Incidentally, there’s a 1934 film called Life Is Worth Living. Flash forward four years to a film called Is Life Worth Living?. Another film by that name had been made in 1921.

    And my list proper:
    Life is Beautiful - “Buon giorno, principesa!” It made your #5 slot, I see. (Incidentally, there’s a 2009 TV movie by the same name.)

    I… don’t appear to have seen any others.

    One I predict will be on somebody’s list: Yes, Virginia, There Is A Santa Claus.

  2. joem18b (231) said,

    April 23, 2010 at 3:16 pm

    This was the easiest and hardest for me so far. Easiest because I thought of more than ten of the titles below right off the bat, before even cudgeling my brain. Hardest because there are so many movies I like amongst the titles.

    I was too young the first time that I saw “A Star is Born” (1954). It annoyed me then and it still annoys me.

    Haven’t seen yet: “This Film is not Yet Rated” (2006); Tigerstreifenbaby wartet auf Tarzan” (Tigerstripe Baby Is Waiting for Tarzan) (1998)

    My six:

    6. Everything Is Illuminated (2005) - Elijah Wood goes to the Ukraine in a quirky movie.

    5. My Gun is Quick (1957) - If there is a Mickey Spillane title available for use, I will always put it on my list.

    4. Valdez is Coming (1971) - One of my favorite westerns. I watched part of it again the other night. Strong on that elegiac quality that westerns do so well. Great score. Based on an Elmore Leonard book. Burt Lancaster runs out a Spanish accent all his own. Susan Clark, beautiful but gone so wrong. Valdez just beats out “Il mio nome è Nessuno” (My Name is Nobody) (1973), my favorite non-Leone spaghetti western, with Terrence Hill and Henry Fonda. Another western would be “Tell Them Willie Boy is Here,” (1969), but I’ve never been a fan of Redford in westerns.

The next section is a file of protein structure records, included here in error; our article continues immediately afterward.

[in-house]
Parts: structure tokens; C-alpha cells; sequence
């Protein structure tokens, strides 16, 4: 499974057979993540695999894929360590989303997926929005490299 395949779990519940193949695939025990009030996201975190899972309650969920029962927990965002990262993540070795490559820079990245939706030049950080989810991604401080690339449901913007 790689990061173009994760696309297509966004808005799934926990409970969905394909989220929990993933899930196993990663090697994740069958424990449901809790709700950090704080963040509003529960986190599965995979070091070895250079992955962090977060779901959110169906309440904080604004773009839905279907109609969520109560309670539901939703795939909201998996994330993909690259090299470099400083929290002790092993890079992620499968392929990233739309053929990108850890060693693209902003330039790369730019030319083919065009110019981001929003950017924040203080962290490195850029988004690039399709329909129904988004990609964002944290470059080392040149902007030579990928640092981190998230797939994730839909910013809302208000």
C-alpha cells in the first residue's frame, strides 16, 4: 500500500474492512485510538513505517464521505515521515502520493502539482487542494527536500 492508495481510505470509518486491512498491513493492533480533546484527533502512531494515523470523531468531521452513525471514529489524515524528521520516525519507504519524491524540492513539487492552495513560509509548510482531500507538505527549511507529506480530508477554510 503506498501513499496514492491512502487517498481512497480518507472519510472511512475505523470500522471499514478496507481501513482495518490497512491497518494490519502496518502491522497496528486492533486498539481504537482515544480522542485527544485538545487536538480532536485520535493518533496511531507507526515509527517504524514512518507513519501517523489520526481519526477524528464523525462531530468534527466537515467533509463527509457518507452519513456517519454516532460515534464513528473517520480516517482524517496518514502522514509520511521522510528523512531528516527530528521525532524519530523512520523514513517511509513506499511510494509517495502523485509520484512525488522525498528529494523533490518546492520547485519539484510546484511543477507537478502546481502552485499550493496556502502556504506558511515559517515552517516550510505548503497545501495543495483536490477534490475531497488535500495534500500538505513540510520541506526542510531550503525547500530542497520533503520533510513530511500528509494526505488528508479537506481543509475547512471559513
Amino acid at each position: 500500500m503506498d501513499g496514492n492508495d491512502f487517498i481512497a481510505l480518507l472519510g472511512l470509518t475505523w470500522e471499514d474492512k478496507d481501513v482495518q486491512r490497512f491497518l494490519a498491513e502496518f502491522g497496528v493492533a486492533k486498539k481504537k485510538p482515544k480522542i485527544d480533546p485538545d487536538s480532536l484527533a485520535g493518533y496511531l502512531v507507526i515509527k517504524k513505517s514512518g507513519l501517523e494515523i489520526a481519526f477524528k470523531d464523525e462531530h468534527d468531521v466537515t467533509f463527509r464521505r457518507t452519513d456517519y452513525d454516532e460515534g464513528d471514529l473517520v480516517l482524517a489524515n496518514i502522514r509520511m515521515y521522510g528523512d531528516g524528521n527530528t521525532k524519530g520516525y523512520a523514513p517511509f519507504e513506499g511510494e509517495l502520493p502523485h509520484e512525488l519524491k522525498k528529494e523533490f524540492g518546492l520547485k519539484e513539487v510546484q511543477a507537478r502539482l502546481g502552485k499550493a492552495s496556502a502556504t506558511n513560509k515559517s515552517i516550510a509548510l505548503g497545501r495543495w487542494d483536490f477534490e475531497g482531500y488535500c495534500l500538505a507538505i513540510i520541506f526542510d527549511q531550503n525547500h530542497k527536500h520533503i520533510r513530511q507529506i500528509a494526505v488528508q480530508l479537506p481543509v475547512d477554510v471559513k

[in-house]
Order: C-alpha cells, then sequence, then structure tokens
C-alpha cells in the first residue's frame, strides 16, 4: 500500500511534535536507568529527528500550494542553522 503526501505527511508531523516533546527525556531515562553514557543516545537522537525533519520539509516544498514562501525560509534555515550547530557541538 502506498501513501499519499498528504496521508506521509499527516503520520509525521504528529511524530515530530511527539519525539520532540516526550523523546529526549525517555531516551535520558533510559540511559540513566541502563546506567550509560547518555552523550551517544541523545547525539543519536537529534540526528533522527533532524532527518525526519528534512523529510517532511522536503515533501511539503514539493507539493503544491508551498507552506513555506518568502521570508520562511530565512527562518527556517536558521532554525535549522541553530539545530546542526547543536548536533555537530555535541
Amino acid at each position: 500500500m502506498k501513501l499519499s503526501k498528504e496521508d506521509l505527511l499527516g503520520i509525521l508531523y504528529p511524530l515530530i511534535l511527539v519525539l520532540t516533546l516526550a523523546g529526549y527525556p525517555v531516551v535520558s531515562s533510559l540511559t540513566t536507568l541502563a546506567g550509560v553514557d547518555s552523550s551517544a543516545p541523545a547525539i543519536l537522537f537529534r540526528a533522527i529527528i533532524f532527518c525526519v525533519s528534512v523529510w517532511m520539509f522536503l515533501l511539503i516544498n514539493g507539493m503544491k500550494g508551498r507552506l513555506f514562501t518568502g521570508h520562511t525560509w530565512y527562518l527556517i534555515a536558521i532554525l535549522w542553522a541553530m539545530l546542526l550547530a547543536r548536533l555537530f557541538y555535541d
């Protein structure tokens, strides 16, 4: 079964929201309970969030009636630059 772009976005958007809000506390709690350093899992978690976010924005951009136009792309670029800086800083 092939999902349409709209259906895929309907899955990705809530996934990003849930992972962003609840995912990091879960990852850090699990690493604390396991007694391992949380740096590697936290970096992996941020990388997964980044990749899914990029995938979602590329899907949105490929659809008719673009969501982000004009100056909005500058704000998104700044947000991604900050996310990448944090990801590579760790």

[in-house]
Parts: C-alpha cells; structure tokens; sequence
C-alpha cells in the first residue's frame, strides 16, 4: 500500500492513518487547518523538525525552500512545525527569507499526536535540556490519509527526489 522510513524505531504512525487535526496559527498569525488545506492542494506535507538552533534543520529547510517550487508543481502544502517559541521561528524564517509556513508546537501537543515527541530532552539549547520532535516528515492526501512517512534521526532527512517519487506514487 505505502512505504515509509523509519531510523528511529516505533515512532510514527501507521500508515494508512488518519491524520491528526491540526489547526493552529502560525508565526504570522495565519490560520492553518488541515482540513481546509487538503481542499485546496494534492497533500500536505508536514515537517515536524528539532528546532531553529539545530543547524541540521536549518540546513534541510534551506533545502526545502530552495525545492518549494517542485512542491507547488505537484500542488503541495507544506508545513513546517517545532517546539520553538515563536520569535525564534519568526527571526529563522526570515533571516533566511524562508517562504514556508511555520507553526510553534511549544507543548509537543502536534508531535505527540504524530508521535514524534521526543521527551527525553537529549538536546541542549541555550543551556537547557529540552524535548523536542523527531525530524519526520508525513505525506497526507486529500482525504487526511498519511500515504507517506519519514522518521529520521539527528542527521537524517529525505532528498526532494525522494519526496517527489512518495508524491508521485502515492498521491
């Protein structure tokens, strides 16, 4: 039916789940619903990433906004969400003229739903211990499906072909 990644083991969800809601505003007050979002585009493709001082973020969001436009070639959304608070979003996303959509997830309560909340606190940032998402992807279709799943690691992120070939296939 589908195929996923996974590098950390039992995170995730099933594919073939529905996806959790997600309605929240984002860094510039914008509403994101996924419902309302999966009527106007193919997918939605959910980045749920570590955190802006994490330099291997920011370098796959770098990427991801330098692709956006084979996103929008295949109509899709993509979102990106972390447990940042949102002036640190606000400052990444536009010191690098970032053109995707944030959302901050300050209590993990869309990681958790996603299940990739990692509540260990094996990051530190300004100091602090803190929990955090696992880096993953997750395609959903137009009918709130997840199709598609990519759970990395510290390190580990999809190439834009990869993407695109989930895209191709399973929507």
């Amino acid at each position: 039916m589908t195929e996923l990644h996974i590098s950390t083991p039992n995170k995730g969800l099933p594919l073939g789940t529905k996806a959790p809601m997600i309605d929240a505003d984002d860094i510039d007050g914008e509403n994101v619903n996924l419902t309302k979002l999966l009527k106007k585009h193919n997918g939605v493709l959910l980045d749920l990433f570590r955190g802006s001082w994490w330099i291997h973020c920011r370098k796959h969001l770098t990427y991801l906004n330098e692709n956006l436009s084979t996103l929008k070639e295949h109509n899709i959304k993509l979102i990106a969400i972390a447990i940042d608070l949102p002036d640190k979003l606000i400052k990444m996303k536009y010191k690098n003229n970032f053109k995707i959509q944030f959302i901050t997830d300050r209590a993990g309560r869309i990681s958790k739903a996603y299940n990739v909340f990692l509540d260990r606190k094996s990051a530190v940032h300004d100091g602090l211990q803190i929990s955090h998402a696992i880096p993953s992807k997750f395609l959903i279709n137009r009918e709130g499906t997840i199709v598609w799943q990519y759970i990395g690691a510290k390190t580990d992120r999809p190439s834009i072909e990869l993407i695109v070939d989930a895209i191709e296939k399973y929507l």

3. Hell is for Heroes (1962) - Good Don Siegel war flick. Beats out “This Land is Mine” (1943), Jean Renoir; not “Grand Illusion” or “Rules of the Game,” but still pretty good. Also beats out “Paris brûle-t-il?” (Is Paris Burning?) (1966), a movie I liked. Kirk Douglas as George Patton. Spoiler: the Eiffel Tower doesn’t get blown up.

    2. La guerre est finie (The War is Over) (1966) - Alain Resnais. Includes one of my all-time female-crush stars, Genevieve Bujold.

    1. Life is Sweet (1990)- Life isn’t so beautiful, but it is sweet. Mike Leigh at his best.

    Some others that I considered:

    Love is a Many Splendored Thing (1955) - One of my early screen introductions to love. Jennifer Jones made it seem like a good thing. She was also in “Tender is the Night” (1962), speaking of “is” movies.

    The Corn is Green (1945) - Bette Davis teaches.

    This is England (2006) - If this is England, I don’t want to go there.

    This Property Is Condemned (1966) - Sidney Pollack doing Tennessee Williams. Robert Redford and Natalie Wood in a Williams play? A curiosity worth watching.

    Paris is Burning (1990) - Documentary about one small, exotic New York group at the end of the 80s.